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Zinc Plating: clear, yellow, green passivation differences
Current question and answers:March 11, 2021
Q. I have fully automatic acid zinc plating barrel line. When I try to do plating of trivalent passivation of green chrome on zinc finished surface I got white coloured marks. This problem is not faced in yellow and silver passivation.
- LUDHIANA PUNJAB
^- Reply to this post -^
A. Hi Abhishek. The pattern is distinct enough and regular enough that it's certainly not random. It's probably echoing the barrel holes in some way. Perhaps the zinc plating is different at the holes. Excessive iron manifests itself this way, although in my limited experience it turns black rather than white. Or possibly it's related to the area of the parts against the hole getting more exposure to chromating solution.
I guess I'd suggest plating a Hull Cell panel with your acid zinc and then dipping it in the green chromate to see if the defect is related to something that happens at high current density -- perhaps you'll get a white stripe or a white end on your panel. But if you can't do that for some reason, I'd suggest maybe a peroxide treatment to reduce the iron would help.
Luck & Regards,-->
Previous closely related Q&A's starting in:2003
Q. I want to know about the processing of zinc plating, different types of passivations (clear, yellow, green), what are all the chemicals used, what will be the approximate cost per kg of each chemical, how this is being processed also their advantages and disadvantages.Muthusamy [last name deleted for privacy by Editor]
- Hosur, Tamilnadu, India
by Herb Geduld
from Abe Books
Buy a book. You are asking for hundreds of pages of information.James Watts
- Navarre, Florida
A. Hi Muthusamy. In general, the darker the passivation, the greater the corrosion resistance because the heavier the coating. Typically 12, 96, 150 salt spray hours respectively for clear, yellow, olive drab. Many plating shops would not charge more for yellow than clear, despite the somewhat greater chemical usage. Many shops don't have olive drab, so the ones that do probably do charge a bit extra as a "special". These chromates are proprietary chemicals, so you can get pricing from your plating chemical supplier.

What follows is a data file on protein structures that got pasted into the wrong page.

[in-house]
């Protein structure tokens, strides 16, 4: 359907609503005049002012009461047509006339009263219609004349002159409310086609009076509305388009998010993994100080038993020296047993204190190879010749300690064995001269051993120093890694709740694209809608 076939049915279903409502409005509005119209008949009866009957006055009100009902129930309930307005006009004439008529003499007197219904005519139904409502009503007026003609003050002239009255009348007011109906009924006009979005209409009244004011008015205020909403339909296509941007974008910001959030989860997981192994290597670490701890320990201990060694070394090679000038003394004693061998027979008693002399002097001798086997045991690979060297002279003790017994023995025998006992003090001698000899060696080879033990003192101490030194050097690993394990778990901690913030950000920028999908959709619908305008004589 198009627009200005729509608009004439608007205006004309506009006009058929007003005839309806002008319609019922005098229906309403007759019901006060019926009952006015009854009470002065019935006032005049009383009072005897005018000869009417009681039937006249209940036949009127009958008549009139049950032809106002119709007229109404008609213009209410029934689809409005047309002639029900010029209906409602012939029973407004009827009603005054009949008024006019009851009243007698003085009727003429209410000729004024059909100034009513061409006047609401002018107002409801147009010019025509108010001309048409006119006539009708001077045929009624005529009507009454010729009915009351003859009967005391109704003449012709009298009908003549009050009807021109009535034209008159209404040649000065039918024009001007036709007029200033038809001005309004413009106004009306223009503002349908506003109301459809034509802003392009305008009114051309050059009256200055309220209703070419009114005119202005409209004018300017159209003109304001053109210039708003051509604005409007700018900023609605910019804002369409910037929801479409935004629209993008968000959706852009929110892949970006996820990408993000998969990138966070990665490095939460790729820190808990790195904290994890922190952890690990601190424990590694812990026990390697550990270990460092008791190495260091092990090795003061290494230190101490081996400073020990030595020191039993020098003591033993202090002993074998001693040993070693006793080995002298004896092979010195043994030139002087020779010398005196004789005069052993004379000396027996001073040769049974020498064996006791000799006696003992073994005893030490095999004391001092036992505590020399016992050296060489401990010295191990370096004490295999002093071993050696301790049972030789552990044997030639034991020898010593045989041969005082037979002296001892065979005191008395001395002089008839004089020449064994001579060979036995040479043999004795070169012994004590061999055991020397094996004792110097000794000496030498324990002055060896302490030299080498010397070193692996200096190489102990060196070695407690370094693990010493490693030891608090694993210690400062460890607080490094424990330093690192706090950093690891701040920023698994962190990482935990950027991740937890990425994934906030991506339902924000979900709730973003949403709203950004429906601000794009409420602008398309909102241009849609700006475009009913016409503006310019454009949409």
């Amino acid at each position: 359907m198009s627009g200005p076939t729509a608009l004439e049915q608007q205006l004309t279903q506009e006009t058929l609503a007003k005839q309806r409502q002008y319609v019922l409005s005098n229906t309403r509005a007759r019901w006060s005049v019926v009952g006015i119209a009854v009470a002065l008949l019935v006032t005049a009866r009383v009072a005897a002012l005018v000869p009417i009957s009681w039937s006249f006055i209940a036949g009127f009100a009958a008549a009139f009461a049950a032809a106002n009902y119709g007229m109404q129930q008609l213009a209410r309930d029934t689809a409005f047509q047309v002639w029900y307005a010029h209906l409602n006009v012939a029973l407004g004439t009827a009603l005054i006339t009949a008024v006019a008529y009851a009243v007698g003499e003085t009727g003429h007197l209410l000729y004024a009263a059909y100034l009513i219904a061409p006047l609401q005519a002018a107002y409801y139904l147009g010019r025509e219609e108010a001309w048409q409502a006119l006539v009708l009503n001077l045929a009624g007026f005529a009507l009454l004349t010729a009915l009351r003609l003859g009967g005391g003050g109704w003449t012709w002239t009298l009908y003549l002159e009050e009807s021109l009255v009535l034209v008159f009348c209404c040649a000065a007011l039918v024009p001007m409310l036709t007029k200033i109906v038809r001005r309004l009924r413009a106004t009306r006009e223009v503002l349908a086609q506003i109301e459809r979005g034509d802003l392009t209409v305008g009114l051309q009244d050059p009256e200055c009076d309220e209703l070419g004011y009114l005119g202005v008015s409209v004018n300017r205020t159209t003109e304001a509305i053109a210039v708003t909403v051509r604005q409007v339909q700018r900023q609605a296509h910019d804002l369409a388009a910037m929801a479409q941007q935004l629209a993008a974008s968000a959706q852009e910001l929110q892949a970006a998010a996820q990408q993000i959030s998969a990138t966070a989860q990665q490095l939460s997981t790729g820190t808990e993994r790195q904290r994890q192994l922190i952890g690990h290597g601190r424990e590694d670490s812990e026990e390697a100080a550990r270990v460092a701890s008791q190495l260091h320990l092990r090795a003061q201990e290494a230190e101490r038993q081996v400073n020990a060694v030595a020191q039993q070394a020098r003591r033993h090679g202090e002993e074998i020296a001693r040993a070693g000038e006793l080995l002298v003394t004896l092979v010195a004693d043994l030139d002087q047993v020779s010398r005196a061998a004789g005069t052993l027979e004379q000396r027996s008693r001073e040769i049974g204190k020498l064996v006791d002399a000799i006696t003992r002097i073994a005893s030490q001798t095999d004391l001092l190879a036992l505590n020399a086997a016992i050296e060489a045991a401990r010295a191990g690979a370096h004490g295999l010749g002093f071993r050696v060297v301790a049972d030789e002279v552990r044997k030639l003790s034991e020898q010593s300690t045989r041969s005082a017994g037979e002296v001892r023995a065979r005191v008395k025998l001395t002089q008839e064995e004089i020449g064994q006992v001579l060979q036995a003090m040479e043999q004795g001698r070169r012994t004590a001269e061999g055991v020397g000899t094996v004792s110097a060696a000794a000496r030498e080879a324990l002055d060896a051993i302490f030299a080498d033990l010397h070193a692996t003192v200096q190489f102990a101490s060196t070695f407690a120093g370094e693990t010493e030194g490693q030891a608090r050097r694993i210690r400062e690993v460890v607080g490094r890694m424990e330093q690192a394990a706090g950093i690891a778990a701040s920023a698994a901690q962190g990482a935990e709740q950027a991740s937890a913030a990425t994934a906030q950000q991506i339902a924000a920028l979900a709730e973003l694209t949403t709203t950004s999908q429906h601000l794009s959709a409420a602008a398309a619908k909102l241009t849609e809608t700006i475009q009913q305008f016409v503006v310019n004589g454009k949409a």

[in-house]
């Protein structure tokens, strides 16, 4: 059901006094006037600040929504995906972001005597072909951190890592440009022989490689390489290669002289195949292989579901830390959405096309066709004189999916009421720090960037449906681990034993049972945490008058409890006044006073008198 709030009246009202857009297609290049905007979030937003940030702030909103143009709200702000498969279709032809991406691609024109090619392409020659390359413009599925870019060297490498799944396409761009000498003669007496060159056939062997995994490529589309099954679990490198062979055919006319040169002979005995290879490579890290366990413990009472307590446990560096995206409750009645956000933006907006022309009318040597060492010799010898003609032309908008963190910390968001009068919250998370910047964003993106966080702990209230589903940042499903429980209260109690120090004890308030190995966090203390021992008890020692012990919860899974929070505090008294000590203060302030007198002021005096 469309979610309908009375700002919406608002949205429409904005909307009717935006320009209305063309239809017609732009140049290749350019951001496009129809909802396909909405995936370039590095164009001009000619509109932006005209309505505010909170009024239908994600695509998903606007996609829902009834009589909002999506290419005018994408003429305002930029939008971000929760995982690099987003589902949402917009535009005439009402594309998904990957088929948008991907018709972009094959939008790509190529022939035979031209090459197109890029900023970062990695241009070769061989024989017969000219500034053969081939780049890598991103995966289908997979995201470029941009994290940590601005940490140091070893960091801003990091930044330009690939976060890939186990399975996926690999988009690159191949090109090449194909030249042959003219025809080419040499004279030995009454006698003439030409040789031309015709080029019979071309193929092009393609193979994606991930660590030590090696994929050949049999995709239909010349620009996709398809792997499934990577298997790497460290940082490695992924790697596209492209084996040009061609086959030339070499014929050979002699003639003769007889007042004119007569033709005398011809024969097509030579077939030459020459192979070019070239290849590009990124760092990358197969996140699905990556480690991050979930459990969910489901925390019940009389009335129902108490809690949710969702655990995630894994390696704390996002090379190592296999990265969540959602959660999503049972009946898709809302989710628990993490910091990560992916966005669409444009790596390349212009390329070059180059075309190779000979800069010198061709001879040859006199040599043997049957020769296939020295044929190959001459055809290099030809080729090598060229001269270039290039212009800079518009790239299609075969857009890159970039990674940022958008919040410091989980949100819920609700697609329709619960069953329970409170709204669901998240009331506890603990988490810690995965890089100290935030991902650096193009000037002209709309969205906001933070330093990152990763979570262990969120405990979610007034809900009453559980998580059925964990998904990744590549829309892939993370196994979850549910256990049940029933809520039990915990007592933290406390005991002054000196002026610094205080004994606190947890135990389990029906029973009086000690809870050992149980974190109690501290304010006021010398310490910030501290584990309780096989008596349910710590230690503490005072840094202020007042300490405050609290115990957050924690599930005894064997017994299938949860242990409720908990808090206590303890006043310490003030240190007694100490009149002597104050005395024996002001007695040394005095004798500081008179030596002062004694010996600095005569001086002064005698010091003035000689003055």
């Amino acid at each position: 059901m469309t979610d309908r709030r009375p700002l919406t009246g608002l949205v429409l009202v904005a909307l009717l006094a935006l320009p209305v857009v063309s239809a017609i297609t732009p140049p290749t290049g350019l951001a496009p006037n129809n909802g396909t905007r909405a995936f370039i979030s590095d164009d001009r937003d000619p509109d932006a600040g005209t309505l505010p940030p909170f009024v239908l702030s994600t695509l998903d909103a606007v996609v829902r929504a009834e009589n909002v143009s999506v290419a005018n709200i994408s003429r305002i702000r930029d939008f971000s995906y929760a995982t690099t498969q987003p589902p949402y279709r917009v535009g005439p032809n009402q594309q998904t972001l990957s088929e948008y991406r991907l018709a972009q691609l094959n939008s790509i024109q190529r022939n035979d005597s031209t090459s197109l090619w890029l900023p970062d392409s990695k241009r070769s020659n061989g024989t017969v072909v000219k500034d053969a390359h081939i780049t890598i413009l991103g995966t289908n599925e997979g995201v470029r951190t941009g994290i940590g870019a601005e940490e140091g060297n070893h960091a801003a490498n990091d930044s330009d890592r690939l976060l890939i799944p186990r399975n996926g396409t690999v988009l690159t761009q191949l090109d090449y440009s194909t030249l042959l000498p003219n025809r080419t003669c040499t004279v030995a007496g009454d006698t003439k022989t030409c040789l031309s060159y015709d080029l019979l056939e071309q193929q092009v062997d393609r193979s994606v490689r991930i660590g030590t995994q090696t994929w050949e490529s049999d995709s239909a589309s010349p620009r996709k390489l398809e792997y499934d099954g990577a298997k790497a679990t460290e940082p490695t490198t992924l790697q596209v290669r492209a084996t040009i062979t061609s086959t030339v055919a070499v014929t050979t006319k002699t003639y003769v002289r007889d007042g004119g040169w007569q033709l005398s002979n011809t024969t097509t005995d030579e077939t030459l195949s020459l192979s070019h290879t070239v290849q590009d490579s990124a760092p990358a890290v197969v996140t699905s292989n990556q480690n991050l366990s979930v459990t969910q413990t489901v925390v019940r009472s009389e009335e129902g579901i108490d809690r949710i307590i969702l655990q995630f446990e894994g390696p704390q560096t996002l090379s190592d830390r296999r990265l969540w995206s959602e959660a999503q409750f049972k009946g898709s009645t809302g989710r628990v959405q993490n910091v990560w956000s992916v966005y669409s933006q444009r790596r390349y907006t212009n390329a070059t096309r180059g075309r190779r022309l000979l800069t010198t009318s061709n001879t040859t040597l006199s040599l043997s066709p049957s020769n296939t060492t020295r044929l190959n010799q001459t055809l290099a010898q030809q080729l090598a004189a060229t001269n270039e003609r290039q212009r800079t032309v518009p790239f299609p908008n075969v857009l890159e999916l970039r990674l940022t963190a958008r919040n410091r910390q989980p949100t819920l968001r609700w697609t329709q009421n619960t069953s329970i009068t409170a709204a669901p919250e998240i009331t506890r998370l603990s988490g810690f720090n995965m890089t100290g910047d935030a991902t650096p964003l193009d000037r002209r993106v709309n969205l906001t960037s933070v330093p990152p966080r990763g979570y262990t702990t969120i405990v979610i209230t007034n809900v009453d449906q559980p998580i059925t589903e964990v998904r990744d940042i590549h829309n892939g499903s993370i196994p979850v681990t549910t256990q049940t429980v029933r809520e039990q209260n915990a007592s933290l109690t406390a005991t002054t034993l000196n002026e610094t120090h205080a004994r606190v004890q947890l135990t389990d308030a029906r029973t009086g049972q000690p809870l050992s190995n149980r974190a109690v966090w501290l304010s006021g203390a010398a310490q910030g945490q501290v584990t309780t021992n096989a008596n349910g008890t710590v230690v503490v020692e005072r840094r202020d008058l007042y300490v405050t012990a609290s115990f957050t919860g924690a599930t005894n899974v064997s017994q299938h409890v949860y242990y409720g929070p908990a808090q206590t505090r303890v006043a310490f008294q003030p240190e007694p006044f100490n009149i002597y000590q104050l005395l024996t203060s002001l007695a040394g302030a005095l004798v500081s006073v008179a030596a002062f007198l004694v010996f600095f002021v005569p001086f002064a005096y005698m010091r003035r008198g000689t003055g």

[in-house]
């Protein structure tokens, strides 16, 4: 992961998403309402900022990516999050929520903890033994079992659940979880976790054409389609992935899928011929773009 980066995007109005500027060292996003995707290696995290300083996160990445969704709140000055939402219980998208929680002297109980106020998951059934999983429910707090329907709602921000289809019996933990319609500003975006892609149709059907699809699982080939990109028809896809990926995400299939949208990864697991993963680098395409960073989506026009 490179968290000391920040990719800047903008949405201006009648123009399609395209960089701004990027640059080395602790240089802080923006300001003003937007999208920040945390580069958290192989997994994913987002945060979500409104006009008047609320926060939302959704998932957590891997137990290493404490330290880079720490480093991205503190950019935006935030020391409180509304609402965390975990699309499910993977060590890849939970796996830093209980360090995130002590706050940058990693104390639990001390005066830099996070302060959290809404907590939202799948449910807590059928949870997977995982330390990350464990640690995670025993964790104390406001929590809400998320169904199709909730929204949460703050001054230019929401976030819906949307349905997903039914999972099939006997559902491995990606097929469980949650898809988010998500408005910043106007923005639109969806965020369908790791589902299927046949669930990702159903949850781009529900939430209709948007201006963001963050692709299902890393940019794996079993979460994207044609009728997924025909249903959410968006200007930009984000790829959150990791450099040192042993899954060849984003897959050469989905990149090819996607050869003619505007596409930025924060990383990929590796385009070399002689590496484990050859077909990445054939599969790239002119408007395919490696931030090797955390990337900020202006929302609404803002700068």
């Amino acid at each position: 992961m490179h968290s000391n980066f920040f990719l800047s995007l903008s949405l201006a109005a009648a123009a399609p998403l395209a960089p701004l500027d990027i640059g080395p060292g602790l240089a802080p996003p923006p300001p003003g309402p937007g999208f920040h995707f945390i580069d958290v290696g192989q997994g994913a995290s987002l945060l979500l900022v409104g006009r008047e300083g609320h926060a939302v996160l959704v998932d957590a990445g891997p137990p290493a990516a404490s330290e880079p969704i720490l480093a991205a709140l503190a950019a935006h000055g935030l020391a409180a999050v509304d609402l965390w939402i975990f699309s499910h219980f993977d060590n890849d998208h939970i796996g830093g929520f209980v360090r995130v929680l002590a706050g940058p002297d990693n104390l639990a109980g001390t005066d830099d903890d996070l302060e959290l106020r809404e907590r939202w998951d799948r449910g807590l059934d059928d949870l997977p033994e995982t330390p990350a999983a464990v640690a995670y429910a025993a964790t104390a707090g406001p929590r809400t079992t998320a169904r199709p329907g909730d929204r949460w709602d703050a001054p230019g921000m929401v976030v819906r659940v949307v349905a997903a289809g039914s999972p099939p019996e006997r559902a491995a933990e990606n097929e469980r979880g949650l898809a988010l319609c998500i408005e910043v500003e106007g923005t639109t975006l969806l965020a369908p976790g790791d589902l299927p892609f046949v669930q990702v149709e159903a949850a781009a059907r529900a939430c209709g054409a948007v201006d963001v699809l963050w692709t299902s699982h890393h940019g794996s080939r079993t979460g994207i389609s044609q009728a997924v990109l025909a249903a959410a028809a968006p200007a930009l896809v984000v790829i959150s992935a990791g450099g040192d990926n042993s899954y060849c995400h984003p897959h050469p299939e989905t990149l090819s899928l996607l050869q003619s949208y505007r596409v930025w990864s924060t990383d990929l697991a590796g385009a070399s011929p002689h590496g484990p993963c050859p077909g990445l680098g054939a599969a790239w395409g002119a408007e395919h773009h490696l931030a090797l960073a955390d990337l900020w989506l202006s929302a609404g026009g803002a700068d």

But Jim is certainly right that answering all your questions would take hundreds of pages, and that if you don't have a zinc plating book you probably need to start with one. Good luck!
Ted Mooney, P.E.
Striving to live Aloha
finishing.com - Pine Beach, New Jersey
August 1, 2015
Q. Is green passivation possible on nyloc nuts?Suresh Selvam
- hosur, tamilnadu, India
A. Hi Suresh. So that the earlier discussion doesn't mislead you: back in 2003 and earlier, chromate conversion coatings were most commonly based on hexavalent chromium compounds, and the corrosion resistance and the depth of color were proportional to the thickness of the chromate film, so olive drab was thicker and more corrosion than yellow, which was thicker and more corrosion resistant than clear/blue. With the need for RoHS compliance came newer technology trivalent chromating, but a muddled proprietary situation of thin film vs. thick film, topcoated vs. non-topcoated, inherent color vs. dyed colors vs. post-dyed colors. Yes, olive drab COLOR RoHS-compatible trivalent chromating is available, but textbook references to its greater thickness and corrosion resistance are not necessarily true anymore. Other shades of green are available as well.
Nylon is not as resistant as many other plastics to the acids and alkalies used in electroplating, but to my knowledge green passivated nyloc nuts should be available. Green passivation is not as common as yellow and clear though.